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Developing countries and the frontiers of science and technology

Journal Article:

Abstract

Direct transfers of technology to developing countries are basically product transfers which may be irrelevant to the recipient country's needs. The process of imitation, however, can build upon local research aided by information transfers so that innovative technology is applied more appropriately. Since developing countries think of technology transfer as a purchased package rather than an intellectual process, most Third World countries have a low innovative capacity at present. This can be overcome if the developed countries will cooperate with information transfers. 24 references. (DCK)
Authors:
Publication Date:
Jun 01, 1980
Product Type:
Journal Article
Reference Number:
EPA-06-005091; EDB-80-110978
Resource Relation:
Journal Name: Sci. Public Policy; (United Kingdom); Journal Volume: 7:3
Subject:
29 ENERGY PLANNING, POLICY AND ECONOMY; DEVELOPING COUNTRIES; TECHNOLOGY TRANSFER; APPROPRIATE TECHNOLOGY; INFORMATION; TECHNOLOGY UTILIZATION; 290500* - Energy Planning & Policy- Research, Development, Demonstration, & Commercialization
OSTI ID:
5108908
Research Organizations:
Universidad de Los Andes, Merida, Venezuela
Country of Origin:
United Kingdom
Language:
English
Other Identifying Numbers:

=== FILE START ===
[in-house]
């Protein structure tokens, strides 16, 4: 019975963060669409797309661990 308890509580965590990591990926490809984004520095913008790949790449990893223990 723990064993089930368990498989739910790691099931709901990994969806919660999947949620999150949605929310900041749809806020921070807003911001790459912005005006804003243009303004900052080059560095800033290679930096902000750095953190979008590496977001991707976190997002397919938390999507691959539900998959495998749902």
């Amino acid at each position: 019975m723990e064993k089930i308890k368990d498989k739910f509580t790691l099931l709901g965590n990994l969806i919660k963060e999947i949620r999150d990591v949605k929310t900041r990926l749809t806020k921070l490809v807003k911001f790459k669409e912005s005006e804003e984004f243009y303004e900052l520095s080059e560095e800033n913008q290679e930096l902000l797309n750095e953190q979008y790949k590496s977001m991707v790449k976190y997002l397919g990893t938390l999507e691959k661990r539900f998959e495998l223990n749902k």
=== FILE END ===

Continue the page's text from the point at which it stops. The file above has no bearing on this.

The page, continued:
Journal ID: CODEN: SPPLB
Submitting Site:
TIC
Size:
Pages: 207-214
Announcement Date:

Journal Article:

Citation Formats

Gunawardena, W. Developing countries and the frontiers of science and technology. United Kingdom: N. p., 1980. Web.
Gunawardena, W. Developing countries and the frontiers of science and technology. United Kingdom.
Gunawardena, W. 1980. "Developing countries and the frontiers of science and technology." United Kingdom.
@misc{etde_5108908,
title = {Developing countries and the frontiers of science and technology}
author = {Gunawardena, W}
abstractNote = {Direct transfers of technology to developing countries are basically product transfers which may be irrelevant to the recipient country's needs. The process of imitation, however, can build upon local research aided by information transfers so that innovative technology is applied more appropriately. Since developing countries think of technology transfer as a purchased package rather than an intellectual process, most Third World countries have a low innovative capacity at present. This can be overcome if the developed countries will cooperate with information transfers. 24 references. (DCK)}
journal = {Sci. Public Policy; (United Kingdom)}
volume = {7:3}
journal type = {AC}
place = {United Kingdom}
year = {1980}
month = {Jun}
}